You may not have heard of Mahragan – a fusion of electronica, hip-hop and traditional music – but young people in Cairo listen to little else. In this enjoyable doc, Franco-Tunisian filmmaker Hind Meddeb introduces us to some of the key players.
Essentially, these are ordinary kids caught up in an extraordinary political situation. They sing about money, music and football. Getting wasted is pretty high on the agenda. Underlying all this is frustration – often sexual (the parties are usually male-only), but also with politics and the economy. ‘Whose favour is this revolution in? We started strong, but the ending is unclear,’ goes one of the songs. There is some allusion to Tahrir Square, President Morsi and the Muslim Brotherhood, though the film doesn't engage extensively with politics.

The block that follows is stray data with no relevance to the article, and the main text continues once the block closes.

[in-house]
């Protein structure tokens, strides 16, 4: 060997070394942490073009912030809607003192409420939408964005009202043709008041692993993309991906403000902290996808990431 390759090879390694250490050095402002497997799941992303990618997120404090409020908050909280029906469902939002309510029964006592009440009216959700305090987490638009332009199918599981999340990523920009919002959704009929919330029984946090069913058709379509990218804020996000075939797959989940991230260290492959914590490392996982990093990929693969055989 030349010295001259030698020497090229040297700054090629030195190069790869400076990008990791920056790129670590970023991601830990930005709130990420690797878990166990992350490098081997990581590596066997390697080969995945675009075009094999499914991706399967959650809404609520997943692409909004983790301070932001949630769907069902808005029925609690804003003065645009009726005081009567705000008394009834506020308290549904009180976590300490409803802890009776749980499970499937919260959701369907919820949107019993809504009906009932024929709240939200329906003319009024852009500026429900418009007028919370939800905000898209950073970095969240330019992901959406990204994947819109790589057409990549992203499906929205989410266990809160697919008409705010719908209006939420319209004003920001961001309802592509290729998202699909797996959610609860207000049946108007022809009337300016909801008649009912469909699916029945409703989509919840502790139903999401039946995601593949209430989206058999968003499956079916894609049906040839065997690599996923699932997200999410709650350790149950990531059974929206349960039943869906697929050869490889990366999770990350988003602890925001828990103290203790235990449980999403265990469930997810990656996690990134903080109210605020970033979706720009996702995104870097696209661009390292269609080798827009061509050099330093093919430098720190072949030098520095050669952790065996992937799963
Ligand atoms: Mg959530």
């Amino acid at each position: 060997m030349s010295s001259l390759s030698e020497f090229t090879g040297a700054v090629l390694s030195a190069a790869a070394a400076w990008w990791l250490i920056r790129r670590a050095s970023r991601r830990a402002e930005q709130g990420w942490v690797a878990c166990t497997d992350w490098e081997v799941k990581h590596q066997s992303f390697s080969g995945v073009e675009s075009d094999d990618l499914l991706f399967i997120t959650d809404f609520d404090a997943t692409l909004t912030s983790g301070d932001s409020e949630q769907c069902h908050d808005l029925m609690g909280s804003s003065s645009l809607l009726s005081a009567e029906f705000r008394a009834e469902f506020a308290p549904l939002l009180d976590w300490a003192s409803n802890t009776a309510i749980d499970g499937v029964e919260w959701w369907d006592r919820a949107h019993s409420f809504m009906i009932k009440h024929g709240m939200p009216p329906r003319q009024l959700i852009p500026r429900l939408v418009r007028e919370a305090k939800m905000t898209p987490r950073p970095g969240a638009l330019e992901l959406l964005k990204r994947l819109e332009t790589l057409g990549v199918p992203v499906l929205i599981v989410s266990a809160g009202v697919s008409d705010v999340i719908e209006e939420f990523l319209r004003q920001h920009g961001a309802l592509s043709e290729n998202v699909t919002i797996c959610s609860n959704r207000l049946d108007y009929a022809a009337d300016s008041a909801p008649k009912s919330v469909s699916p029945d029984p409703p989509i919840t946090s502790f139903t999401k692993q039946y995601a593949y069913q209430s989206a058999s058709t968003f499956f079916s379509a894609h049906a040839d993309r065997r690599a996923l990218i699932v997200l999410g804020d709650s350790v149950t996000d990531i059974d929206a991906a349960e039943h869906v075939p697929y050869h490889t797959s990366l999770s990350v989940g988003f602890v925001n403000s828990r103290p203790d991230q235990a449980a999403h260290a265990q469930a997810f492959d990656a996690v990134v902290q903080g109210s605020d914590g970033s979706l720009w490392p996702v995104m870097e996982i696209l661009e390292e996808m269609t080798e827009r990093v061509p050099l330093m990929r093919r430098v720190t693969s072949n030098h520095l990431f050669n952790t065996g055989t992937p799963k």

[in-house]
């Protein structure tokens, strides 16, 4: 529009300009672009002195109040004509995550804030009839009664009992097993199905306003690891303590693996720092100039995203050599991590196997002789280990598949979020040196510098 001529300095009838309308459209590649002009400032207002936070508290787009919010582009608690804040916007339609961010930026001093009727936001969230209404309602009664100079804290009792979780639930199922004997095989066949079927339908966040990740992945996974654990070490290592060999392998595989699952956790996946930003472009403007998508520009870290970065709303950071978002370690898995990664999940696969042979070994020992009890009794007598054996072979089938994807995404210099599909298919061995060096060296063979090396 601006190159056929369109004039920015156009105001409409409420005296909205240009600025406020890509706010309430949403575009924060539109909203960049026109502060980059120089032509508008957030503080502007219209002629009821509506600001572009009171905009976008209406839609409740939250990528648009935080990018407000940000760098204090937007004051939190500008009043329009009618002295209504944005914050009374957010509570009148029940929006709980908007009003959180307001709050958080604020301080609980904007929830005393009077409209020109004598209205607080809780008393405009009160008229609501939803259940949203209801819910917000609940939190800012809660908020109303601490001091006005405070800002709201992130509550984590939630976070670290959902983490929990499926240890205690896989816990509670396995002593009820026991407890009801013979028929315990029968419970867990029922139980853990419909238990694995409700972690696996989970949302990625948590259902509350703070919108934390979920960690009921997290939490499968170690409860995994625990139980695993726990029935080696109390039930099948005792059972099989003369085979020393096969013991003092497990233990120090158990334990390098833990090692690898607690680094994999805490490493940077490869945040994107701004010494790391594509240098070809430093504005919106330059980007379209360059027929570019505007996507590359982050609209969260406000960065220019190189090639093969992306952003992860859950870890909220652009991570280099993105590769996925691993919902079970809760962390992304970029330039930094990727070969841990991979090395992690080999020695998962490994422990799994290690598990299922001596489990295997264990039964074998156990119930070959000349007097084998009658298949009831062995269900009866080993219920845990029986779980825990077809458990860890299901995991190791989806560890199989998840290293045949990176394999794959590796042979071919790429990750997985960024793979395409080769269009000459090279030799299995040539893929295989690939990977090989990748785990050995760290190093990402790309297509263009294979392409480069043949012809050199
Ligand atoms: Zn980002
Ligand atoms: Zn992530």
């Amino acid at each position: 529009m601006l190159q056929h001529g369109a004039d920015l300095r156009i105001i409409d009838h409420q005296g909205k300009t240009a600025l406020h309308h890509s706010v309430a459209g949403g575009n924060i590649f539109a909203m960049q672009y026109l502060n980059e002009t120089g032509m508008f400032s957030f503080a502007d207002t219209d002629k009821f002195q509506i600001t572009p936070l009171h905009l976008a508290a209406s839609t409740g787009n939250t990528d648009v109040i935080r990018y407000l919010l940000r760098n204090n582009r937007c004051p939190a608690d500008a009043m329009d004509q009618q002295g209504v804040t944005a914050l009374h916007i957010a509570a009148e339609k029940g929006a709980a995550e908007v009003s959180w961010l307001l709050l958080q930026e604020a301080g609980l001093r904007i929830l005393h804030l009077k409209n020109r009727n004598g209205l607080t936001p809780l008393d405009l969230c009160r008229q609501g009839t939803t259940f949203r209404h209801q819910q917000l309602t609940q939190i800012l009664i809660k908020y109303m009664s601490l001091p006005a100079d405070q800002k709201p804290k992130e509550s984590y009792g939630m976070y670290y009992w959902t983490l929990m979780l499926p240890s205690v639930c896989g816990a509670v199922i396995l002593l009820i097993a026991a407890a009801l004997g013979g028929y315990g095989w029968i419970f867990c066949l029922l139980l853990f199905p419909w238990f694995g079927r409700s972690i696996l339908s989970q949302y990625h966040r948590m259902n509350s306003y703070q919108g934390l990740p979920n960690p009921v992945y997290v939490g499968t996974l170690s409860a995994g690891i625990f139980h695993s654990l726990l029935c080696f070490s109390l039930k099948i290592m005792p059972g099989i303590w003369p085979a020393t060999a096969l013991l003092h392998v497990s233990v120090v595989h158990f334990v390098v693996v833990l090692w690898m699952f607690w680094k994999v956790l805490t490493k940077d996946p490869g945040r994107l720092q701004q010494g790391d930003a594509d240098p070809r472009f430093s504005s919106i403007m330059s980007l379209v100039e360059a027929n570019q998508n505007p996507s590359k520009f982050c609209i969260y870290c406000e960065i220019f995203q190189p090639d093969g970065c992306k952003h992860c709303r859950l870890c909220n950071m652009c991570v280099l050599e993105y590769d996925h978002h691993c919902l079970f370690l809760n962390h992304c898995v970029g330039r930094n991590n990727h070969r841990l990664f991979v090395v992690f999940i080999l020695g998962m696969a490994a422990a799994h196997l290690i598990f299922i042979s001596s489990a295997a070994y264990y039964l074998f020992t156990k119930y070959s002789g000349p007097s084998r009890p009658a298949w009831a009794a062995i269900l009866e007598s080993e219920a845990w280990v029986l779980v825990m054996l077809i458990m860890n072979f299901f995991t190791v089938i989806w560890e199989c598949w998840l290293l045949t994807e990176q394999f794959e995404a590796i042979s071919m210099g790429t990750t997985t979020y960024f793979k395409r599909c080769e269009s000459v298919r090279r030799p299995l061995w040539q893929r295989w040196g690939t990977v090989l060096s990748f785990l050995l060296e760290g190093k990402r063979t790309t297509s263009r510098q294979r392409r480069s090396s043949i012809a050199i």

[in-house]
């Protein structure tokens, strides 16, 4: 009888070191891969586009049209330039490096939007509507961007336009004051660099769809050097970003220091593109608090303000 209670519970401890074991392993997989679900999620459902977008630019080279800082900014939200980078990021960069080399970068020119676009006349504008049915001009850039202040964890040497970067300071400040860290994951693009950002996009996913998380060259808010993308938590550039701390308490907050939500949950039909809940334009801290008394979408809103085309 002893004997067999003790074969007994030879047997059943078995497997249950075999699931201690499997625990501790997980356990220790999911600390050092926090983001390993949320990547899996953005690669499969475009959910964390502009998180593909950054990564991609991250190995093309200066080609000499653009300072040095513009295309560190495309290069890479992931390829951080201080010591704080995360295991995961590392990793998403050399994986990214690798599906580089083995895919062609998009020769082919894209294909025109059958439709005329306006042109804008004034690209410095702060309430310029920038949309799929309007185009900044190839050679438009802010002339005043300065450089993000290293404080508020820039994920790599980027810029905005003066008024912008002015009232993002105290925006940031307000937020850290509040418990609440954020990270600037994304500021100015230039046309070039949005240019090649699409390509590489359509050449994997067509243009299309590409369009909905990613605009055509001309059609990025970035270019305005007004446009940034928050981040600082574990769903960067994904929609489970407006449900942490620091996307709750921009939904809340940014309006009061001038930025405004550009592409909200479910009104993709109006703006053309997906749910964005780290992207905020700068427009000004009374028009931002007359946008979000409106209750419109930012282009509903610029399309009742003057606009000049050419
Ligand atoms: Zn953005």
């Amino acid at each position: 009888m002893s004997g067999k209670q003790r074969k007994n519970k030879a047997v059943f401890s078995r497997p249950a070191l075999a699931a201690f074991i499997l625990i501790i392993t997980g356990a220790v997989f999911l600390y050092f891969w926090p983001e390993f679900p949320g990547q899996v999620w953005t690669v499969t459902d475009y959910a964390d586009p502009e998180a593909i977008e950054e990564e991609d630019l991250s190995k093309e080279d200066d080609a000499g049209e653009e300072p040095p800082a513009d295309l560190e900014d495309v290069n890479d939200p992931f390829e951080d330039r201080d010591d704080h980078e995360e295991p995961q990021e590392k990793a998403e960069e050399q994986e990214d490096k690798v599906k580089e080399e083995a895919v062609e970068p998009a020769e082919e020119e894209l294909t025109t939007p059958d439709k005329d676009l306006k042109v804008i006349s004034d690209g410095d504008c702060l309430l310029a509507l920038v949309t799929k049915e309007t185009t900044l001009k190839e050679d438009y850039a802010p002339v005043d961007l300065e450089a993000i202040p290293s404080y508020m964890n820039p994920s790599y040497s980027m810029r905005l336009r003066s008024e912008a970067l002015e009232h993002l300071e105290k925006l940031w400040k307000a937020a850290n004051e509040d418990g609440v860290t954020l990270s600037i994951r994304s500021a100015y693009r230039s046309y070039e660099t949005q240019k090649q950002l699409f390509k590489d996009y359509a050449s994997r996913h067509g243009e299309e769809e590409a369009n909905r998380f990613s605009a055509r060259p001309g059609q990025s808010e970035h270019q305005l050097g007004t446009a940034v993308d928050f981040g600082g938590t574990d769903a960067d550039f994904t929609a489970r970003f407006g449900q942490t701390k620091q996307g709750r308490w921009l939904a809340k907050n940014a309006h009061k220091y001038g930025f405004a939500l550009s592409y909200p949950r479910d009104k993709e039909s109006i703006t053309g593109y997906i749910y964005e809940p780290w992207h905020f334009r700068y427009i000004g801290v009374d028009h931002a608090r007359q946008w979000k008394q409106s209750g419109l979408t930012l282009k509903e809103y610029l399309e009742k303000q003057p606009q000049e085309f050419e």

Instead, Meddeb focuses on the individuals: they hang out on roofs playing keyboards to pigeons and fly kites on the roadside between piles of rubble. When some of them hit the big time, all the usual clichés about fame, ego and contract disputes kick in. The sense of place and friendship are powerfully drawn, but more political context would have been welcome.